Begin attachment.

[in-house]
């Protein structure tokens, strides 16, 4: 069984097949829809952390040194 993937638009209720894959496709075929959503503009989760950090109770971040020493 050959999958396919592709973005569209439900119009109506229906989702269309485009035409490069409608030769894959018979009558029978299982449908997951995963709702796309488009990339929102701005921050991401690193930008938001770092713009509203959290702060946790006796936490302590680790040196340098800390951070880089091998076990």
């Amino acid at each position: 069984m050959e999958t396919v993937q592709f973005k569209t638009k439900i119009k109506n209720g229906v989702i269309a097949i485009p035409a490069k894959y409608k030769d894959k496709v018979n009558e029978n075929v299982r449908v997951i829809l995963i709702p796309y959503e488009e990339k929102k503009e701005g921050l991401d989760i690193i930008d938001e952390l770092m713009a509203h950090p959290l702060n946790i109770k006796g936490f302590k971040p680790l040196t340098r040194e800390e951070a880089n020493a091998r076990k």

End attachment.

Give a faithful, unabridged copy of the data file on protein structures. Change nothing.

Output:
[in-house]
């Protein structure tokens, strides 16, 4: 069984097949829809952390040194 993937638009209720894959496709075929959503503009989760950090109770971040020493 050959999958396919592709973005569209439900119009109506229906989702269309485009035409490069409608030769894959018979009558029978299982449908997951995963709702796309488009990339929102701005921050991401690193930008938001770092713009509203959290702060946790006796936490302590680790040196340098800390951070880089091998076990």
């Amino acid at each position: 069984m050959e999958t396919v993937q592709f973005k569209t638009k439900i119009k109506n209720g229906v989702i269309a097949i485009p035409a490069k894959y409608k030769d894959k496709v018979n009558e029978n075929v299982r449908v997951i829809l995963i709702p796309y959503e488009e990339k929102k503009e701005g921050l991401d989760i690193i930008d938001e952390l770092m713009a509203h950090p959290l702060n946790i109770k006796g936490f302590k971040p680790l040196t340098r040194e800390e951070a880089n020493a091998r076990k």